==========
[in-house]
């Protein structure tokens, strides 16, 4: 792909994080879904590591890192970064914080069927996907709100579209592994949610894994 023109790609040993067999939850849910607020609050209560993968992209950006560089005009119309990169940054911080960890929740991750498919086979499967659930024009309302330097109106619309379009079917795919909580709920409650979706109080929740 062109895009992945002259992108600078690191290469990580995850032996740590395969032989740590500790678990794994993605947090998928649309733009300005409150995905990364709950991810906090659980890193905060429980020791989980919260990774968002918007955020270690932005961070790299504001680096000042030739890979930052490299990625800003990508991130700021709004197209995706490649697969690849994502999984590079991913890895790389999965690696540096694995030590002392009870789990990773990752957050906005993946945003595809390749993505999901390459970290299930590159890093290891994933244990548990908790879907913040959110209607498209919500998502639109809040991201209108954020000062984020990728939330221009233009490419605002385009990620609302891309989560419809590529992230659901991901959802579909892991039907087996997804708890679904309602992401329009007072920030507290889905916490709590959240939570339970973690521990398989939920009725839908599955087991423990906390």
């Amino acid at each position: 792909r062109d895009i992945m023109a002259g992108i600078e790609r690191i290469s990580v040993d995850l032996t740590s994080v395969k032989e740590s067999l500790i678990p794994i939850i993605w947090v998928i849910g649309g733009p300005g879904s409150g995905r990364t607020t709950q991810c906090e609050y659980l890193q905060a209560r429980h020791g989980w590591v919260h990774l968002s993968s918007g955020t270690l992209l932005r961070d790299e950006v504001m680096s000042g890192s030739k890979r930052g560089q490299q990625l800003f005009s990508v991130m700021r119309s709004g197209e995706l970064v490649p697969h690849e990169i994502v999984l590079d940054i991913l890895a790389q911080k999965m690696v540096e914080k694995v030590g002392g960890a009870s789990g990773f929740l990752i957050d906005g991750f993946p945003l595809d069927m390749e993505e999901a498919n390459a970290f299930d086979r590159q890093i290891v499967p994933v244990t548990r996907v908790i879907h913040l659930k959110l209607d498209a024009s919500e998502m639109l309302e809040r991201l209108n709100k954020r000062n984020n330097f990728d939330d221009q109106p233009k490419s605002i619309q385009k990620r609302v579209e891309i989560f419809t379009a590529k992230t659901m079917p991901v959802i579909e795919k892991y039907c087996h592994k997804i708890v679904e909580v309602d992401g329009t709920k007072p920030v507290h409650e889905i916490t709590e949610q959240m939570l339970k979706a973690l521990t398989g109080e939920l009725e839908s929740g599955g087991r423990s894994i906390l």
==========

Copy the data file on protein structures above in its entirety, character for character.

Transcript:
[in-house]
């Protein structure tokens, strides 16, 4: 792909994080879904590591890192970064914080069927996907709100579209592994949610894994 023109790609040993067999939850849910607020609050209560993968992209950006560089005009119309990169940054911080960890929740991750498919086979499967659930024009309302330097109106619309379009079917795919909580709920409650979706109080929740 062109895009992945002259992108600078690191290469990580995850032996740590395969032989740590500790678990794994993605947090998928649309733009300005409150995905990364709950991810906090659980890193905060429980020791989980919260990774968002918007955020270690932005961070790299504001680096000042030739890979930052490299990625800003990508991130700021709004197209995706490649697969690849994502999984590079991913890895790389999965690696540096694995030590002392009870789990990773990752957050906005993946945003595809390749993505999901390459970290299930590159890093290891994933244990548990908790879907913040959110209607498209919500998502639109809040991201209108954020000062984020990728939330221009233009490419605002385009990620609302891309989560419809590529992230659901991901959802579909892991039907087996997804708890679904309602992401329009007072920030507290889905916490709590959240939570339970973690521990398989939920009725839908599955087991423990906390």
């Amino acid at each position: 792909r062109d895009i992945m023109a002259g992108i600078e790609r690191i290469s990580v040993d995850l032996t740590s994080v395969k032989e740590s067999l500790i678990p794994i939850i993605w947090v998928i849910g649309g733009p300005g879904s409150g995905r990364t607020t709950q991810c906090e609050y659980l890193q905060a209560r429980h020791g989980w590591v919260h990774l968002s993968s918007g955020t270690l992209l932005r961070d790299e950006v504001m680096s000042g890192s030739k890979r930052g560089q490299q990625l800003f005009s990508v991130m700021r119309s709004g197209e995706l970064v490649p697969h690849e990169i994502v999984l590079d940054i991913l890895a790389q911080k999965m690696v540096e914080k694995v030590g002392g960890a009870s789990g990773f929740l990752i957050d906005g991750f993946p945003l595809d069927m390749e993505e999901a498919n390459a970290f299930d086979r590159q890093i290891v499967p994933v244990t548990r996907v908790i879907h913040l659930k959110l209607d498209a024009s919500e998502m639109l309302e809040r991201l209108n709100k954020r000062n984020n330097f990728d939330d221009q109106p233009k490419s605002i619309q385009k990620r609302v579209e891309i989560f419809t379009a590529k992230t659901m079917p991901v959802i579909e795919k892991y039907c087996h592994k997804i708890v679904e909580v309602d992401g329009t709920k007072p920030v507290h409650e889905i916490t709590e949610q959240m939570l339970k979706a973690l521990t398989g109080e939920l009725e839908s929740g599955g087991r423990s894994i906390l």